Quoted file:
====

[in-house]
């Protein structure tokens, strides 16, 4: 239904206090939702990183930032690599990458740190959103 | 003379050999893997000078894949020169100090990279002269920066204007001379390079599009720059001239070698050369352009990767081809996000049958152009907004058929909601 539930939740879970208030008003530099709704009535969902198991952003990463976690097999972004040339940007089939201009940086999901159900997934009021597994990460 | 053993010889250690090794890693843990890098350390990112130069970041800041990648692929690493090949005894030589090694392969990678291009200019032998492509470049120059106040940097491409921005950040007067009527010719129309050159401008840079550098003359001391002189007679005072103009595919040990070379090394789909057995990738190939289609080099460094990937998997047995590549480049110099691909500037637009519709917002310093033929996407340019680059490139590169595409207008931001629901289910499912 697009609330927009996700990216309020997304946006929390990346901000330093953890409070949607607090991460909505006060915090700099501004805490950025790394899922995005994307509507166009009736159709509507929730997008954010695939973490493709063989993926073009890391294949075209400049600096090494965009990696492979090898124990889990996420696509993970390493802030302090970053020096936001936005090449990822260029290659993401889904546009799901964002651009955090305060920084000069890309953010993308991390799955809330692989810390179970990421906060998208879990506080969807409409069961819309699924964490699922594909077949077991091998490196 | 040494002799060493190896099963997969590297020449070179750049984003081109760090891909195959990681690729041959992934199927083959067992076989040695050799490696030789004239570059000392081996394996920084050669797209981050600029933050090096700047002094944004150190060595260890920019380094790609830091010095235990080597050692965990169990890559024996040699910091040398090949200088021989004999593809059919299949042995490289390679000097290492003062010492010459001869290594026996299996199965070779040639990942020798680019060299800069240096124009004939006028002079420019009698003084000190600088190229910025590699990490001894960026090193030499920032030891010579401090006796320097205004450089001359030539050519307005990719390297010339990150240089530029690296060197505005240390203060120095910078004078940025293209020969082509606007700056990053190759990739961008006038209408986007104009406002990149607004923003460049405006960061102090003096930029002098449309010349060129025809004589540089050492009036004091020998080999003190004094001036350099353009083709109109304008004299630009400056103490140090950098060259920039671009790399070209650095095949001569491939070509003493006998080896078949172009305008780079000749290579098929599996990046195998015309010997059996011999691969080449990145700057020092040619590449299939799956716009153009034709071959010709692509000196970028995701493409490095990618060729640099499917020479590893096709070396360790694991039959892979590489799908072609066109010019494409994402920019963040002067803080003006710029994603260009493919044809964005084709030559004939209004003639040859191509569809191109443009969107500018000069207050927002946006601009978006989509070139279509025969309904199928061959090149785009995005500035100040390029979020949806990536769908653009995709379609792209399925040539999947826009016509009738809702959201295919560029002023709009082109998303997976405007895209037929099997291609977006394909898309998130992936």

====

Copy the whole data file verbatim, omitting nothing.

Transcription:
[in-house]
């Protein structure tokens, strides 16, 4: 239904206090939702990183930032690599990458740190959103 | 003379050999893997000078894949020169100090990279002269920066204007001379390079599009720059001239070698050369352009990767081809996000049958152009907004058929909601 539930939740879970208030008003530099709704009535969902198991952003990463976690097999972004040339940007089939201009940086999901159900997934009021597994990460 | 053993010889250690090794890693843990890098350390990112130069970041800041990648692929690493090949005894030589090694392969990678291009200019032998492509470049120059106040940097491409921005950040007067009527010719129309050159401008840079550098003359001391002189007679005072103009595919040990070379090394789909057995990738190939289609080099460094990937998997047995590549480049110099691909500037637009519709917002310093033929996407340019680059490139590169595409207008931001629901289910499912 697009609330927009996700990216309020997304946006929390990346901000330093953890409070949607607090991460909505006060915090700099501004805490950025790394899922995005994307509507166009009736159709509507929730997008954010695939973490493709063989993926073009890391294949075209400049600096090494965009990696492979090898124990889990996420696509993970390493802030302090970053020096936001936005090449990822260029290659993401889904546009799901964002651009955090305060920084000069890309953010993308991390799955809330692989810390179970990421906060998208879990506080969807409409069961819309699924964490699922594909077949077991091998490196 | 040494002799060493190896099963997969590297020449070179750049984003081109760090891909195959990681690729041959992934199927083959067992076989040695050799490696030789004239570059000392081996394996920084050669797209981050600029933050090096700047002094944004150190060595260890920019380094790609830091010095235990080597050692965990169990890559024996040699910091040398090949200088021989004999593809059919299949042995490289390679000097290492003062010492010459001869290594026996299996199965070779040639990942020798680019060299800069240096124009004939006028002079420019009698003084000190600088190229910025590699990490001894960026090193030499920032030891010579401090006796320097205004450089001359030539050519307005990719390297010339990150240089530029690296060197505005240390203060120095910078004078940025293209020969082509606007700056990053190759990739961008006038209408986007104009406002990149607004923003460049405006960061102090003096930029002098449309010349060129025809004589540089050492009036004091020998080999003190004094001036350099353009083709109109304008004299630009400056103490140090950098060259920039671009790399070209650095095949001569491939070509003493006998080896078949172009305008780079000749290579098929599996990046195998015309010997059996011999691969080449990145700057020092040619590449299939799956716009153009034709071959010709692509000196970028995701493409490095990618060729640099499917020479590893096709070396360790694991039959892979590489799908072609066109010019494409994402920019963040002067803080003006710029994603260009493919044809964005084709030559004939209004003639040859191509569809191109443009969107500018000069207050927002946006601009978006989509070139279509025969309904199928061959090149785009995005500035100040390029979020949806990536769908653009995709379609792209399925040539999947826009016509009738809702959201295919560029002023709009082109998303997976405007895209037929099997291609977006394909898309998130992936």